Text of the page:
Here are many, many more posts making te same argument. It wasn't Fannie and Freddie, and it wasn't the CRA.

                                                                                          Posted by on Monday, January 6, 2014 at 09:20 AM in Economics, Housing | Permalink  Comments (32) 

                                                                                          Fed Watch: A Weekend of Fedspeak

                                                                                          Tim Duy:

                                                                                          A Weekend of Fedspeak, by Tim Duy: Federal Reserve speakers were out in force this weekend at the American Economic Association's annual meeting in Philadelphia. The first rumblings from Fed speakers came from the hawkish-side of the aisle. Via MarketWatch:

                                                                                          Philadelphia Fed President Charles Plosser warned Friday that the central bank may have to be "aggressive" in lifting interest rates and may have to chase market rates higher, if banks were to quickly release reserves. He also suggested the expectations of his colleagues by the end of 2016 that calls for Fed funds rates to be below 2% even when the job market is back to normal may be too low.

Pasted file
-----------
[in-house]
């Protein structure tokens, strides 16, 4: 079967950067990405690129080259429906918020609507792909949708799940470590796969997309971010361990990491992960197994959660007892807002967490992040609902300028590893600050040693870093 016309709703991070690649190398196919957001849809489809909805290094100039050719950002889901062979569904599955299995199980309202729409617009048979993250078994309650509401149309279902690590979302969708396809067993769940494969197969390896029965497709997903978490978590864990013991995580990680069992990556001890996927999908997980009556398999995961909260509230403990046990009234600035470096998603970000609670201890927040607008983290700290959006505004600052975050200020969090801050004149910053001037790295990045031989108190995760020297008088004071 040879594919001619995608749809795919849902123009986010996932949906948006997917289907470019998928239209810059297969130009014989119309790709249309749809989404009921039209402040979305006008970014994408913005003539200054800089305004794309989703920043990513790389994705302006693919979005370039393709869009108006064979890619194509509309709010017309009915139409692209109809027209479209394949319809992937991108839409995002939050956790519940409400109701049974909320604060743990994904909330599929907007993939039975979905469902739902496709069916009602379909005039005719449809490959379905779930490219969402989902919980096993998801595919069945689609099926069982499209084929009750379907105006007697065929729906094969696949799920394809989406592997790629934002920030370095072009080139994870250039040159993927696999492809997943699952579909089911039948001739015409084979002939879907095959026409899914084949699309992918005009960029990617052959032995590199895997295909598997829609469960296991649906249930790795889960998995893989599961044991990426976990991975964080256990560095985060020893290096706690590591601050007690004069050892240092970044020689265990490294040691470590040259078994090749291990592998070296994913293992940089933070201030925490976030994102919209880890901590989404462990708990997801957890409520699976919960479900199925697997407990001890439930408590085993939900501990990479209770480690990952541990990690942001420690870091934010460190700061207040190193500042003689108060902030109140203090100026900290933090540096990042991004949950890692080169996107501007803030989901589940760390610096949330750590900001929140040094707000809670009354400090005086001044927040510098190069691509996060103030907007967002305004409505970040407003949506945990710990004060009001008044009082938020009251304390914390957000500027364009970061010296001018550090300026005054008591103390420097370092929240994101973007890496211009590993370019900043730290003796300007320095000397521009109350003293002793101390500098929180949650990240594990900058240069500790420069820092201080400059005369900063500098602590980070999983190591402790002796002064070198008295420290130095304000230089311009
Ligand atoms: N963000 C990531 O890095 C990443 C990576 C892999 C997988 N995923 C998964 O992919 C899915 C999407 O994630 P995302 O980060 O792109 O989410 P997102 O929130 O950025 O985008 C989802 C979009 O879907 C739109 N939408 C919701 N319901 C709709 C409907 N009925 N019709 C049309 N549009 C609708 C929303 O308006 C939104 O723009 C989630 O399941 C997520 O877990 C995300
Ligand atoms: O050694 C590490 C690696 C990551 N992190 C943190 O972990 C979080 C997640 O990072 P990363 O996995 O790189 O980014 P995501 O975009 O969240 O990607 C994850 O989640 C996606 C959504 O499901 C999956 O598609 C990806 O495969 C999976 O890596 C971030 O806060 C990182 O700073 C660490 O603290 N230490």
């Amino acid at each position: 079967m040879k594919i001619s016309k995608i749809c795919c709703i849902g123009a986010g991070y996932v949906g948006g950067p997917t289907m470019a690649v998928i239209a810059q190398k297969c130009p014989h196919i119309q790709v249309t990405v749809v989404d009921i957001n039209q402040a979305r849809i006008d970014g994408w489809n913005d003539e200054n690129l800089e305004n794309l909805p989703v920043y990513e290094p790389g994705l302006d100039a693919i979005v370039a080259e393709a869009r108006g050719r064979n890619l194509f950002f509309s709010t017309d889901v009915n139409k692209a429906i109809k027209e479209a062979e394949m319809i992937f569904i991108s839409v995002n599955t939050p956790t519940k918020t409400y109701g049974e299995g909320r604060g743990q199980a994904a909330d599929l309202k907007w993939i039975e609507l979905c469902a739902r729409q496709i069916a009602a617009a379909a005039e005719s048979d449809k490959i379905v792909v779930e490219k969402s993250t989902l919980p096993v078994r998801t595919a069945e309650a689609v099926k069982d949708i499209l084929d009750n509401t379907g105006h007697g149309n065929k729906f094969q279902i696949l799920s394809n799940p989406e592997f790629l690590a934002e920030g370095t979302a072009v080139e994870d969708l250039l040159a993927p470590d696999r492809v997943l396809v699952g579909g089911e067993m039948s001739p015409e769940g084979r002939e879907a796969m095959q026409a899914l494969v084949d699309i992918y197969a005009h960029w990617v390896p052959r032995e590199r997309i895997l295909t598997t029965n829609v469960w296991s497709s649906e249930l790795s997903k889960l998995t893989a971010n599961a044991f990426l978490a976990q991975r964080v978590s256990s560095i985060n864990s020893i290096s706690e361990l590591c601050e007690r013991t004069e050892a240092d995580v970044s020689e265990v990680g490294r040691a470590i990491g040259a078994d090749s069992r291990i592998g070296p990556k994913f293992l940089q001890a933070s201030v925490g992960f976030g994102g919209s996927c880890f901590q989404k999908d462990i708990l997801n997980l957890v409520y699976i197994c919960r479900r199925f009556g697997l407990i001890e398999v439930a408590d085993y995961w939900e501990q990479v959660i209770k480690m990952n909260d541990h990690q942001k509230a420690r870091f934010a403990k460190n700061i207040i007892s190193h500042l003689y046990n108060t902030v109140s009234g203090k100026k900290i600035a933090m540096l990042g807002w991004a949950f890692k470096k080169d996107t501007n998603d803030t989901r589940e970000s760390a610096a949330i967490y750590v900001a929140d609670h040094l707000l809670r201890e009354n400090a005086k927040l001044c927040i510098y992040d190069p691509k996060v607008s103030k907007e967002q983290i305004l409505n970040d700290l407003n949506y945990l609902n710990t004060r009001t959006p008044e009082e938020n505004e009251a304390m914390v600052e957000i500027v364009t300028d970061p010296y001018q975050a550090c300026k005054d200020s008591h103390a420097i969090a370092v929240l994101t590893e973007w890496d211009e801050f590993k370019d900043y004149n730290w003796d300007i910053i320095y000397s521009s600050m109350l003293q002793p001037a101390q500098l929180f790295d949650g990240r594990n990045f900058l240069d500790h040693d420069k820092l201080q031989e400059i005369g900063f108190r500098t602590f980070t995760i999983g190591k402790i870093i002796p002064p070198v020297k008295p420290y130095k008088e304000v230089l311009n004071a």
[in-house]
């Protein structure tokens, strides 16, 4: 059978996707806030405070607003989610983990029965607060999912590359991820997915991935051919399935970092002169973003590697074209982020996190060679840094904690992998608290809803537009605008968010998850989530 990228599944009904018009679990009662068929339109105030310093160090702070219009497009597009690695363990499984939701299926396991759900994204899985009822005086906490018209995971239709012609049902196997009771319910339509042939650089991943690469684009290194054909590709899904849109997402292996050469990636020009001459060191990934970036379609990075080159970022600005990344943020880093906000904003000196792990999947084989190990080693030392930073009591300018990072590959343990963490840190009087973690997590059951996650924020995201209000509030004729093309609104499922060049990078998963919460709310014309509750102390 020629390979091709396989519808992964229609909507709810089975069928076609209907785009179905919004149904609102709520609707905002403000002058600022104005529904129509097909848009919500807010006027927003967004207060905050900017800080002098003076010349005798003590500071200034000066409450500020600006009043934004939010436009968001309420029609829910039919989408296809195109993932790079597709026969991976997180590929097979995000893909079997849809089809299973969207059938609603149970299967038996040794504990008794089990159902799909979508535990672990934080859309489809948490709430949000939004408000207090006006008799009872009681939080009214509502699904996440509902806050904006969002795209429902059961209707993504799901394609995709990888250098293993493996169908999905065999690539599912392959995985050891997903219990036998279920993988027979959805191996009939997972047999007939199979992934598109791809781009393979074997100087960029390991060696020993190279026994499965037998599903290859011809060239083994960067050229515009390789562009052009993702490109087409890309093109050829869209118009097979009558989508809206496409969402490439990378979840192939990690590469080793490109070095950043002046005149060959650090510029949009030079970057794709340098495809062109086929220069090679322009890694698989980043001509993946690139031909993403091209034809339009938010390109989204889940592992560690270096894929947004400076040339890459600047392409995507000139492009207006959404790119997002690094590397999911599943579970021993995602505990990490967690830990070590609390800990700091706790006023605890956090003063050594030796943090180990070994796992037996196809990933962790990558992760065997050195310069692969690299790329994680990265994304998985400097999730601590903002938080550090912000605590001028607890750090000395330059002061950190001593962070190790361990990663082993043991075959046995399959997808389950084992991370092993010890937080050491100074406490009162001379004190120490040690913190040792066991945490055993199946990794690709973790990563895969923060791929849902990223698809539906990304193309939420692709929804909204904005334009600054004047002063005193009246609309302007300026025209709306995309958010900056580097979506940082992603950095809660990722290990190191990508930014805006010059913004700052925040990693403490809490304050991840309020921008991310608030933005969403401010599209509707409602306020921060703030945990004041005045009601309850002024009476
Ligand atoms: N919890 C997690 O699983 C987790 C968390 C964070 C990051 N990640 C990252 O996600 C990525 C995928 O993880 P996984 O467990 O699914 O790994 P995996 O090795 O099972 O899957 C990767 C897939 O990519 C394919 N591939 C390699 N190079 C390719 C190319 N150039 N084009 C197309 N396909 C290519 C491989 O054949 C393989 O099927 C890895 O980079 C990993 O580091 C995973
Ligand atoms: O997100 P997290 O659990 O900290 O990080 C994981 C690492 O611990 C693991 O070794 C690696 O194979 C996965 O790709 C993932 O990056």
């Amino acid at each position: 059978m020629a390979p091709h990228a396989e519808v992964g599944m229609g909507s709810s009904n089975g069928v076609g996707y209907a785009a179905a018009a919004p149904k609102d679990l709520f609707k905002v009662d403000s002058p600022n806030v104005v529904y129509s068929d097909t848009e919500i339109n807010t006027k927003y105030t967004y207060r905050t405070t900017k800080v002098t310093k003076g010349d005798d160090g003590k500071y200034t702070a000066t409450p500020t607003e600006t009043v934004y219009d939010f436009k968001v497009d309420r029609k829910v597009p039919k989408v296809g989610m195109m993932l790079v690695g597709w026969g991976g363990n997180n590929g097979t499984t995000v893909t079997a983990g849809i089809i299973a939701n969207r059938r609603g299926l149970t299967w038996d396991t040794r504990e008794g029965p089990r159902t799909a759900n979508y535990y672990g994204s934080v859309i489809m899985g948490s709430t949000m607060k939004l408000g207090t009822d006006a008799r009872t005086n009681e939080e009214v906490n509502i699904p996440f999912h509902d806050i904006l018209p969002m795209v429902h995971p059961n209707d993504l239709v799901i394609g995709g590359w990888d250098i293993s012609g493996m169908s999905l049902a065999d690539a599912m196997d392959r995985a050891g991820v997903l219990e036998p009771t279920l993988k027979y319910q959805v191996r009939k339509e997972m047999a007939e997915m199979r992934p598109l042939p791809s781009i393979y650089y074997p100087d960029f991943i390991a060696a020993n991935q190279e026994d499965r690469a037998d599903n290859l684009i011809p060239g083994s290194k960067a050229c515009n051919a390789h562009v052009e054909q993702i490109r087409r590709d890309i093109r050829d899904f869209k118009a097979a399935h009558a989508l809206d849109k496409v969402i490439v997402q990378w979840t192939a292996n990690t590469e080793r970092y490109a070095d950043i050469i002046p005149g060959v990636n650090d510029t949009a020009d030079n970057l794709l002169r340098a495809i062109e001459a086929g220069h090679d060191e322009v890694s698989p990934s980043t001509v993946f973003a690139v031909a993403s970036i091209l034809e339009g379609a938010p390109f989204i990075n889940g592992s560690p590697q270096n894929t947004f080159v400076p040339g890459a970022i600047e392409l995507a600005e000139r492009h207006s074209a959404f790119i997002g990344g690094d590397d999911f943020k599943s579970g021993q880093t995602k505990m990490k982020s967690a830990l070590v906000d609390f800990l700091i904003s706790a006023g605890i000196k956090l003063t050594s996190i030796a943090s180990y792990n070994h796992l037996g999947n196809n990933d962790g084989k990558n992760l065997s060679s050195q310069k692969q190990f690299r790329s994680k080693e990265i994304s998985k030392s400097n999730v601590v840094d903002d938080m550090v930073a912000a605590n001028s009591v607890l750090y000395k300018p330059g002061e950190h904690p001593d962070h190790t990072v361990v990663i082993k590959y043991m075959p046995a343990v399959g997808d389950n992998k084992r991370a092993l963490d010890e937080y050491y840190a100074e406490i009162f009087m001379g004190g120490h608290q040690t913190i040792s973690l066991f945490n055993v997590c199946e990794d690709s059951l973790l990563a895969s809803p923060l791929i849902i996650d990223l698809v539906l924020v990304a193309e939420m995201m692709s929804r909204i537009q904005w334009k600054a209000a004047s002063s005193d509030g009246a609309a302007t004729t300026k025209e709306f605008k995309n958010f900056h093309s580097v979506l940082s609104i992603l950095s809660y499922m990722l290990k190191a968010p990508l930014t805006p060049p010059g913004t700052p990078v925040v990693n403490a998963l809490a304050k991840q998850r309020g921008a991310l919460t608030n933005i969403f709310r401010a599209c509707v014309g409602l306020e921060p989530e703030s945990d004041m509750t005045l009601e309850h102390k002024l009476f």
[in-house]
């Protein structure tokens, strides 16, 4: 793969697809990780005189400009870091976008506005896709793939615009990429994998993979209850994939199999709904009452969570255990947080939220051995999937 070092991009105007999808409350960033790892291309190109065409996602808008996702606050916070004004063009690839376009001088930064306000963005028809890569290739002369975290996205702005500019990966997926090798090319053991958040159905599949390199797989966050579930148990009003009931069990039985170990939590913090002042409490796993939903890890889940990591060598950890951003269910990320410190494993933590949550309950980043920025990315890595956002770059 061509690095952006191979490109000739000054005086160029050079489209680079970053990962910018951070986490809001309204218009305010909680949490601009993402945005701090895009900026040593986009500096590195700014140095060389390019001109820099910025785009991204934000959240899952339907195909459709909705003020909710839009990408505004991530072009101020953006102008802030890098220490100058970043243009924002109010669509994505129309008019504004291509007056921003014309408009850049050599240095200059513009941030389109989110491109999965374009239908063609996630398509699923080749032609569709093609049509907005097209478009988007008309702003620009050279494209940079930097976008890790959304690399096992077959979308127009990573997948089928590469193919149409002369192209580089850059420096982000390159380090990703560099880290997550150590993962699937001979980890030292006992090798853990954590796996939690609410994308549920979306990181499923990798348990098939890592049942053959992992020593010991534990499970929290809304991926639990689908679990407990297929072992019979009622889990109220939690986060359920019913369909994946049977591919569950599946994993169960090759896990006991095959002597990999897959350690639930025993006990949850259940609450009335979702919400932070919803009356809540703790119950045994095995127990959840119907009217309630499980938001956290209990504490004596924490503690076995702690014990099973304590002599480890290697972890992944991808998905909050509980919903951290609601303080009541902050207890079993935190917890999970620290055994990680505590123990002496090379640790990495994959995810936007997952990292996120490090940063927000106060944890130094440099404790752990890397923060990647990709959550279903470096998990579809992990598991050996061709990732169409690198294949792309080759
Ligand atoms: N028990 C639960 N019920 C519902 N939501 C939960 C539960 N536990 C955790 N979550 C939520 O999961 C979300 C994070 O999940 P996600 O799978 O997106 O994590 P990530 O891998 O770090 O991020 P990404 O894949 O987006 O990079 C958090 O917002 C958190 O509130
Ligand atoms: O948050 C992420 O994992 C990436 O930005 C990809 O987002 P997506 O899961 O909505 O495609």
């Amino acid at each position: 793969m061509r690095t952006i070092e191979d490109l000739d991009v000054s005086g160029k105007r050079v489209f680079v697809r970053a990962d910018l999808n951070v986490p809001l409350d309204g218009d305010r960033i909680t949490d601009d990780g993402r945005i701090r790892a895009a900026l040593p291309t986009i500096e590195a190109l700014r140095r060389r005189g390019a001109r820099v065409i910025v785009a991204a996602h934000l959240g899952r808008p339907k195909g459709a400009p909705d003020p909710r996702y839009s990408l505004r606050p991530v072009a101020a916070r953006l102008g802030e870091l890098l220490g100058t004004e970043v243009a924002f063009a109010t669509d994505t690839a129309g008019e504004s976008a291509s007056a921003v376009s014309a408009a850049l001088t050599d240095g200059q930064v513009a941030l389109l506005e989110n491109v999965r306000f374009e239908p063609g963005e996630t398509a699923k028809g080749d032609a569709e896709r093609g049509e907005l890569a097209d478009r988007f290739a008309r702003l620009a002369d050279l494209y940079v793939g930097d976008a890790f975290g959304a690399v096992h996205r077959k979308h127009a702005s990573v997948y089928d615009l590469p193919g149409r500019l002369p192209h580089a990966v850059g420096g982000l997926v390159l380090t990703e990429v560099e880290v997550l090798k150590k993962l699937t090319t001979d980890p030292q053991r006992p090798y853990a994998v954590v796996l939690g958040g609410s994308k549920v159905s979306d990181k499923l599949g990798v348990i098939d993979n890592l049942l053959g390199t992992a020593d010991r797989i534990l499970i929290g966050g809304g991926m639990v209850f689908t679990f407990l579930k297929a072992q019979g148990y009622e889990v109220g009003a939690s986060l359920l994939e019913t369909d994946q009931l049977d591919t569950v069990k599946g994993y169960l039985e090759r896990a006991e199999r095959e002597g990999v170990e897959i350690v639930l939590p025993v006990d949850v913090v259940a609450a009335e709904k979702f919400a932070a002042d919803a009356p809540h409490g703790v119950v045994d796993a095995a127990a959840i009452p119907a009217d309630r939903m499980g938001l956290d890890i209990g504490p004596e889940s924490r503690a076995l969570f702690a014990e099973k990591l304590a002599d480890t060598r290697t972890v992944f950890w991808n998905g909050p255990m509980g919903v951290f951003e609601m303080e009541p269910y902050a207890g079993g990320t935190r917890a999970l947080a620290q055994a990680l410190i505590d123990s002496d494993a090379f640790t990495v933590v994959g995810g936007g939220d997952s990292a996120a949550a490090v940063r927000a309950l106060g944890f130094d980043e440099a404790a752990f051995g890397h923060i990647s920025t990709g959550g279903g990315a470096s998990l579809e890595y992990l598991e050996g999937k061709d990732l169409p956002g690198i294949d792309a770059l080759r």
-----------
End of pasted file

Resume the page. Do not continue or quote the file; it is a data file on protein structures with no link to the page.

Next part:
This should come as no surprise - Plosser has tended to be wary of the Fed's accommodative stance. There is nothing here we don't already know. As it stands today, the Fed is comfortable with a steep yield curve. They are willing to tolerate rising long-rates to the extent that the increases are not driven by shifting expectations of Fed policy. But clearly, if the economic circumstances improve markedly, the Federal reserve will be inclined to raise short-term rates sooner than expected. That's how monetary policy works. So all Plosser is telling us is that his inflation forecast differs from the FOMC as a whole, and if his forecast is realized, then policy will change accordingly.

                                                                                          More interestingly, in a later speech Plosser challenged incoming Federal Reserve Chair Janet Yellen's preferred policy framework:

                                                                                          ...there are several different ways to interpret the economic dynamics we have seen in recent years, and those perspectives would call for different policy responses. Some view the shocks hitting the economy as transitory and potential GDP as stable. Others view the shocks as being more permanent, affecting both actual and potential output.